Acceptance Test Driven Development (ATDD) is a practice in which the whole team collaboratively discusses acceptance criteria, with examples, and then distills them into a set of concrete acceptance tests before development begins. It’s the best way I know to ensure that we all have the same shared understanding of what it is we’re actually building. It’s also the best way I know to ensure we have a shared definition of Done. In this Wiki, I did not distinct between BDD and ATDD since I believe the ideas behind are the same.
You can look at the attached document for detail instructions. SpecFlow is hosted at github, please start with this Wiki page, you can easily to write your first ATDD tests in 10 minutes.
There are a couple of good books related to ATDD. The books are not only for testing, it also talks about why acceptance testing is important, and how to manage a project using ATDD.
Introduction to SpecFlow
In this section, I will introduce SpecFlow, an open-source .NET tool that lets you write acceptance specifications using plain text. You can install SpecFlow at http://specflow.org/downloads/installer.aspx. It requires Visual Studio 2008 or Visual Studio 2010. After you install the software, you can star the journal of acceptance testing driven development in Visual Studio. In following section, I will describe several steps to write the first tests.
Describe the Scenario
Like TDD, ATDD use the same ourside-in approach, which is that we describe what we want to build before doing any code, and we use the acceptance tests to guide the writing of code.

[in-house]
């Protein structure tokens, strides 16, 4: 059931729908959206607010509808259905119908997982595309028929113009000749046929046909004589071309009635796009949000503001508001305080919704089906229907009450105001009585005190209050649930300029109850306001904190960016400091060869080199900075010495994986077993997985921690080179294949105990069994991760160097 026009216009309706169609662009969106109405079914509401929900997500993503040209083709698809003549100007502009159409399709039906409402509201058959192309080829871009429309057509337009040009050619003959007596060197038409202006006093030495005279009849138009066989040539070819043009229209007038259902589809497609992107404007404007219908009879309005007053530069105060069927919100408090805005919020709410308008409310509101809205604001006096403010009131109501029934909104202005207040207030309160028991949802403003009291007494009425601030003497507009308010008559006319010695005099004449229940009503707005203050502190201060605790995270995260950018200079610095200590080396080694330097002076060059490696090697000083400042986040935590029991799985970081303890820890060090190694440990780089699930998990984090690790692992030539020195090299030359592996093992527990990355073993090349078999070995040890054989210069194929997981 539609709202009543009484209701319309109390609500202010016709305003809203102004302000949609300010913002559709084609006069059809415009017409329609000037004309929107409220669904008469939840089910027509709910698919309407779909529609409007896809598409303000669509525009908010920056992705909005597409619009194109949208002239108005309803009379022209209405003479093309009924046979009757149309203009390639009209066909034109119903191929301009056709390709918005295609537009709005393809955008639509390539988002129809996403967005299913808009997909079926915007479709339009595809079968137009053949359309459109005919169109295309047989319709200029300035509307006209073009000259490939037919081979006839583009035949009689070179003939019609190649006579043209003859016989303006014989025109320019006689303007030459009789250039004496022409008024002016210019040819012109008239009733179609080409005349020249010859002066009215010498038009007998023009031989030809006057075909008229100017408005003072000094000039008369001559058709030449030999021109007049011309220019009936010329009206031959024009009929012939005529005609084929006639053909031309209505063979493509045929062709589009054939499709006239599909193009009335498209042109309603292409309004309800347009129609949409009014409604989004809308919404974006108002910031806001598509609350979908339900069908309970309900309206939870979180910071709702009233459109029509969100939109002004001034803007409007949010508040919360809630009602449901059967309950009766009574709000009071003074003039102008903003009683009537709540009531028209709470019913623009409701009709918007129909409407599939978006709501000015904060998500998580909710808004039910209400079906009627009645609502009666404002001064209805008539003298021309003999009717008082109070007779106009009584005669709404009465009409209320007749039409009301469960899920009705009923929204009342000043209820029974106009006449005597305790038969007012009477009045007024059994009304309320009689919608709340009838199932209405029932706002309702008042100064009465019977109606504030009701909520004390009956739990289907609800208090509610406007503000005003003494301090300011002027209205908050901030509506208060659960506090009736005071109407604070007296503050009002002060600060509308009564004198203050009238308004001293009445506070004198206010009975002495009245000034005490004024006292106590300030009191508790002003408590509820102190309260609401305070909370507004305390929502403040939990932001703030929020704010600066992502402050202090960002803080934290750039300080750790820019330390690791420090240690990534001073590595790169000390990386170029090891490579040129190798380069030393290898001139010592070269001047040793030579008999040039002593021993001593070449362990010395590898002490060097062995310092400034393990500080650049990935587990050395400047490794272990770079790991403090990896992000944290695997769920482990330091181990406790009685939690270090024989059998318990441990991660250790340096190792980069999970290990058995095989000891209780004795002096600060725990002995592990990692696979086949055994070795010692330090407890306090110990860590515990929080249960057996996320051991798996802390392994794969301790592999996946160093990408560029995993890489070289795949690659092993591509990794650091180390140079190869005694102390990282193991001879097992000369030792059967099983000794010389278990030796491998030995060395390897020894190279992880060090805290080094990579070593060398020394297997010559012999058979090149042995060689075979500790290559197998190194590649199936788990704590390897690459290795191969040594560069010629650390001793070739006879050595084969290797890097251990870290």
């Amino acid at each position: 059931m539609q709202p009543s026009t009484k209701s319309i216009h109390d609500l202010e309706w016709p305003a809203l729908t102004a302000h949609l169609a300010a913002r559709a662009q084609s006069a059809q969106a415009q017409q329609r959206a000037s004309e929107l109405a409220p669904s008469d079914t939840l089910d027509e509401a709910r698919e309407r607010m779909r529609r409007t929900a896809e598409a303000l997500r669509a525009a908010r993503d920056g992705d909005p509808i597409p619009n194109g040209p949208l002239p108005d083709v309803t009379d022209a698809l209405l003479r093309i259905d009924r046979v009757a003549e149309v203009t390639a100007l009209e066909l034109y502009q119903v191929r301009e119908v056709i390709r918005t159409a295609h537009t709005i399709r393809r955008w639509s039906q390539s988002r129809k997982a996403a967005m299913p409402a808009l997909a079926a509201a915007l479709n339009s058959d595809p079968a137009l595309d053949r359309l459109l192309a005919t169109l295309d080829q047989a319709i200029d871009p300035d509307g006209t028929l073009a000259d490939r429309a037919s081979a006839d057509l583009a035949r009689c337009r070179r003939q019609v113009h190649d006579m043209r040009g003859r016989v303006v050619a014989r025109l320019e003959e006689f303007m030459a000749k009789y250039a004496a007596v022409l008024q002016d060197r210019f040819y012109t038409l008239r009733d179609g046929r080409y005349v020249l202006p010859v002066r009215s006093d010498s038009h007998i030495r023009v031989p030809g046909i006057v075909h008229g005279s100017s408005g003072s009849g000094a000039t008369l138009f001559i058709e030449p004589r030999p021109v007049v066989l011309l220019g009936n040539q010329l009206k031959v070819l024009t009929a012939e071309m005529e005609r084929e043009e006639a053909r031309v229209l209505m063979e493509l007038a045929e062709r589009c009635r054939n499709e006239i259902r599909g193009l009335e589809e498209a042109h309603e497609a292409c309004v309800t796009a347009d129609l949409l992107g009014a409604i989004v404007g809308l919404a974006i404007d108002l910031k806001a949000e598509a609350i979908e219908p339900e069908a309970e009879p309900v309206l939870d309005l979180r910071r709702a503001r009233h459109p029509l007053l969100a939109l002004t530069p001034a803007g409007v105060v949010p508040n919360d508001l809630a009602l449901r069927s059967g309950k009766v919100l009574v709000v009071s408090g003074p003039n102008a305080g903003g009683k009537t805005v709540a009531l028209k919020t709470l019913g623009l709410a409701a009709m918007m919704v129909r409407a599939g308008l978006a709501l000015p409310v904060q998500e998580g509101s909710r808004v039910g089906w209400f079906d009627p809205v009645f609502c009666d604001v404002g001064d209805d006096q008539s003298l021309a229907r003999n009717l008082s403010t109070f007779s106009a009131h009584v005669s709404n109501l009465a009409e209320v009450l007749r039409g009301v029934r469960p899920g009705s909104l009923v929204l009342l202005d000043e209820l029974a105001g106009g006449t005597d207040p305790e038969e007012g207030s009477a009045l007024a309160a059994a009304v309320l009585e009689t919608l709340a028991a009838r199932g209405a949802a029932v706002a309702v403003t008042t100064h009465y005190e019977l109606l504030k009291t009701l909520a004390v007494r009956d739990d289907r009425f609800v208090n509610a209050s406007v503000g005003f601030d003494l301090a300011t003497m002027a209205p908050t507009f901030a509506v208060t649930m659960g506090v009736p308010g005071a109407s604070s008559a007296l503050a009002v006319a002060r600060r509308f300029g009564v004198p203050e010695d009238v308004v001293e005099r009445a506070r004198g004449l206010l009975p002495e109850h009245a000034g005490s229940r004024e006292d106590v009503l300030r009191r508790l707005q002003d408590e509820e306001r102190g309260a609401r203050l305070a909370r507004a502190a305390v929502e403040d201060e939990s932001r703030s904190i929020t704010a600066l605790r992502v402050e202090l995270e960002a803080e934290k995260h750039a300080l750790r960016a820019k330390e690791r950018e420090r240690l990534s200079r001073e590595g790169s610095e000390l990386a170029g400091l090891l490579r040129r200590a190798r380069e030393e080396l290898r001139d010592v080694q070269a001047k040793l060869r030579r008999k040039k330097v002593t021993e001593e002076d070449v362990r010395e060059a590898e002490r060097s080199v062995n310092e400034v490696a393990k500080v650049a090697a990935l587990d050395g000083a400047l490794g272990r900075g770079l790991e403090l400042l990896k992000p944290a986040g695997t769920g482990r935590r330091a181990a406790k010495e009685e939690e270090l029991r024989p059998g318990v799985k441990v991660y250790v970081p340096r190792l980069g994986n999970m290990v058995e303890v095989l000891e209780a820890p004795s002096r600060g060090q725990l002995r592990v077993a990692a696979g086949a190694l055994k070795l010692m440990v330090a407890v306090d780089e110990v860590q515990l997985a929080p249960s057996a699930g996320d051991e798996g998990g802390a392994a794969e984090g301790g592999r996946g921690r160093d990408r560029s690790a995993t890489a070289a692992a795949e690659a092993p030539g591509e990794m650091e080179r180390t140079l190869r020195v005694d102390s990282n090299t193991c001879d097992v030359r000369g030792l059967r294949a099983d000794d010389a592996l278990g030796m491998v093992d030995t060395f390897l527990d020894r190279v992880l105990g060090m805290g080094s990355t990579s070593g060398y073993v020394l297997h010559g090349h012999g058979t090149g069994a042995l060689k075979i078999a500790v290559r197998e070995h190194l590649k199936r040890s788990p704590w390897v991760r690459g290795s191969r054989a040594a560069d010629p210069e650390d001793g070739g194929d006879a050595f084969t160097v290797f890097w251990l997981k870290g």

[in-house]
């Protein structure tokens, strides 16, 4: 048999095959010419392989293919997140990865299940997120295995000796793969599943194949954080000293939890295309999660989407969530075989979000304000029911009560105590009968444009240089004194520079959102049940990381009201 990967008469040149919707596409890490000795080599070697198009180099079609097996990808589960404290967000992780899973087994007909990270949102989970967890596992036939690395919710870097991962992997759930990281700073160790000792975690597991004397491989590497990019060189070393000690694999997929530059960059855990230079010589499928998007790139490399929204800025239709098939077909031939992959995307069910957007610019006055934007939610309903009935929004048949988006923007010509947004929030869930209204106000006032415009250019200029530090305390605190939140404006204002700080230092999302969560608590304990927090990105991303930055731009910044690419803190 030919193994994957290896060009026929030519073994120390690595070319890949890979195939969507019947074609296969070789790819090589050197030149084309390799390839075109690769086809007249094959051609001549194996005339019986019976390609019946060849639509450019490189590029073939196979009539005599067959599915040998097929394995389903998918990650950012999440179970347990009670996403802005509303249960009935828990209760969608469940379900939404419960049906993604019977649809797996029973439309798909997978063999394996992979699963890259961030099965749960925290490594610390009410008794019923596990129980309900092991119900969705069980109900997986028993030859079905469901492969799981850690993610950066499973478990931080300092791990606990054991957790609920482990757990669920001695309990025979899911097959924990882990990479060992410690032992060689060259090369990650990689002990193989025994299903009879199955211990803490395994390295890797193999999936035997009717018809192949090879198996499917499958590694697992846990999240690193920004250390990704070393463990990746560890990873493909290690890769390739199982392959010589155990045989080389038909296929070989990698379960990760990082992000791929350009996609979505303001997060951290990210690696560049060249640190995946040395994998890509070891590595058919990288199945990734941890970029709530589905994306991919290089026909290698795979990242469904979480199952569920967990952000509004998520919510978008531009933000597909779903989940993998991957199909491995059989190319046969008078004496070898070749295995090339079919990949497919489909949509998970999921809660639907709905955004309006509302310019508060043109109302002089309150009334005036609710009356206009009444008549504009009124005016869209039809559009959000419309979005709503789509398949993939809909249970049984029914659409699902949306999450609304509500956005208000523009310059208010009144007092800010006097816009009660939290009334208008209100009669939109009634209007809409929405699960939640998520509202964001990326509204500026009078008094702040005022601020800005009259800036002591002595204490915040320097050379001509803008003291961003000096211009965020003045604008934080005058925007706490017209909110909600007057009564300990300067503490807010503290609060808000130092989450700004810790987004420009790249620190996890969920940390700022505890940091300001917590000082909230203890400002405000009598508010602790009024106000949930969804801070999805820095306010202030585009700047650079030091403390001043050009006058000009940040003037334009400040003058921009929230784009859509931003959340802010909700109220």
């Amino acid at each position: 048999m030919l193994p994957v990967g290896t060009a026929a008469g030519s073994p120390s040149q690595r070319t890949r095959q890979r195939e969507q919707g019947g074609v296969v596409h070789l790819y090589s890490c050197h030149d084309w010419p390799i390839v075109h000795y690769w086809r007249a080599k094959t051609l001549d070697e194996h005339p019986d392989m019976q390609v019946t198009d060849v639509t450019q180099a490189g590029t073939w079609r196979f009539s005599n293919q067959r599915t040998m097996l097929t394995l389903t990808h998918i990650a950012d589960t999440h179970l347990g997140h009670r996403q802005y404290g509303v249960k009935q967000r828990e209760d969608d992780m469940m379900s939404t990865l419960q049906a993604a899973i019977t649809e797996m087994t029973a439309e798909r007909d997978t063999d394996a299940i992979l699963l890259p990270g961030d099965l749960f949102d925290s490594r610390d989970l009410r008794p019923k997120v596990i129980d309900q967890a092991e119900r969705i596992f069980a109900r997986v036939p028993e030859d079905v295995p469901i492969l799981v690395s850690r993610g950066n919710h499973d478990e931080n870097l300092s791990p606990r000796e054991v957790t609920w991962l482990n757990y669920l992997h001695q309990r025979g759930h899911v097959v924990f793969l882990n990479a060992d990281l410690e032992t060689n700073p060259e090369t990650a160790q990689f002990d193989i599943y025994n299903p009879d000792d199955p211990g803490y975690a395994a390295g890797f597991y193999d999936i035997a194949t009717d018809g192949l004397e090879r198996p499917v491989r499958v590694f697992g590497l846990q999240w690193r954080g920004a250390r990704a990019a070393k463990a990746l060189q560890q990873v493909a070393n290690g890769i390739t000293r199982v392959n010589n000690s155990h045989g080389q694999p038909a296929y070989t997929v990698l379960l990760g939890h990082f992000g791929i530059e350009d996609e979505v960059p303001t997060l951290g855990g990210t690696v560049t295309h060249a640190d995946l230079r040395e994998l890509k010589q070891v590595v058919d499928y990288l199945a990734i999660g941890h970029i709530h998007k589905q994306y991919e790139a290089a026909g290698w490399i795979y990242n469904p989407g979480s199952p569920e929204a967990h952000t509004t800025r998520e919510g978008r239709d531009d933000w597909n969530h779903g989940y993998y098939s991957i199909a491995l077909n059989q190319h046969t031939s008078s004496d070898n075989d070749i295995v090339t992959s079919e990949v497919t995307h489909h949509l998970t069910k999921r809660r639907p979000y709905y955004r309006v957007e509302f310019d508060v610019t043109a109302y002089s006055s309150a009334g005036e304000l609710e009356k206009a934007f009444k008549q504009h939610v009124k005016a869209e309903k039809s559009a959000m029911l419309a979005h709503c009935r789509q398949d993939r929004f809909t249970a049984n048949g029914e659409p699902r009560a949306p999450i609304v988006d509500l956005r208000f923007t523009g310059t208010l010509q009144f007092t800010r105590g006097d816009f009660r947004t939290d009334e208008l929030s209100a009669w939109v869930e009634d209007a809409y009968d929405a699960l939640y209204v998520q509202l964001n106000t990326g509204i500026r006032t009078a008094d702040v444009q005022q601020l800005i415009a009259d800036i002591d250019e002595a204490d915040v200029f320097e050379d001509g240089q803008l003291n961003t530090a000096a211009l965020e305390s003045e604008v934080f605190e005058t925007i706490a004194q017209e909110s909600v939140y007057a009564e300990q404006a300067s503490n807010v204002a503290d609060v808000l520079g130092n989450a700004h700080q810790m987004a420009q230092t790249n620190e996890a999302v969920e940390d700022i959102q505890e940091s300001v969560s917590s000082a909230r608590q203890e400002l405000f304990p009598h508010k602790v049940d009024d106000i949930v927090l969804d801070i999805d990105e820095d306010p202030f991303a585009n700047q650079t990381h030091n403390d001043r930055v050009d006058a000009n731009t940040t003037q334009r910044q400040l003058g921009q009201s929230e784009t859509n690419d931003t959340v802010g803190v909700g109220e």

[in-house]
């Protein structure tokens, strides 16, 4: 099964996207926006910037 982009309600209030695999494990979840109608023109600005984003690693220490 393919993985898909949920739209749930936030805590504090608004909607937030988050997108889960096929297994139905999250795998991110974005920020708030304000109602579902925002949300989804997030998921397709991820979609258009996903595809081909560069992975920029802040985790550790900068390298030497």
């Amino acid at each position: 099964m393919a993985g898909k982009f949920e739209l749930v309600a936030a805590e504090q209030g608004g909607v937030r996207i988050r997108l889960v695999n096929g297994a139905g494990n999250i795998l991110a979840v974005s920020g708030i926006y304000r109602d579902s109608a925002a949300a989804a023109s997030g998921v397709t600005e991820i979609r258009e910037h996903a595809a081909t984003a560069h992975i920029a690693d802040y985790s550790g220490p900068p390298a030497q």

To describe the scenario, SpecFlow use a natural-language way to specify behaviors of a software system in terms of “Given, When, Then” (GWT) sentence fragments. This language is called Gherkin which was original created for another popular ATDD tool called Cucumber, which is in Ruby language. Because you can describe scenarios in the language of your domain and user interface, your resulting feature files should make perfect sense to business experts. So, unlike traditional unit test driven development, this methodology can finally deliver on the promise of executable specifications that are actually useful as documentation.
To specifying the behavior, you first create a plain-text file (called a “.feature” file) containing a set of scenario definitions written in Gherkin. To start to write a feature file, you can first create a Test Project in Visual Studio, which will create necessary references to MsTest framework. Then, you can add a SpecFLow Feature file using the [Add New Item] dialog shown below
For example, here is the template features SpecFlow generated:
In order to avoid silly mistakes
As a math idiot
I want to be told the sum of two numbers
Scenario: Add two numbers
Given I have entered 50 into the calculator
And I have entered 70 into the calculator
When I press add
Then the result should be 120 on the screen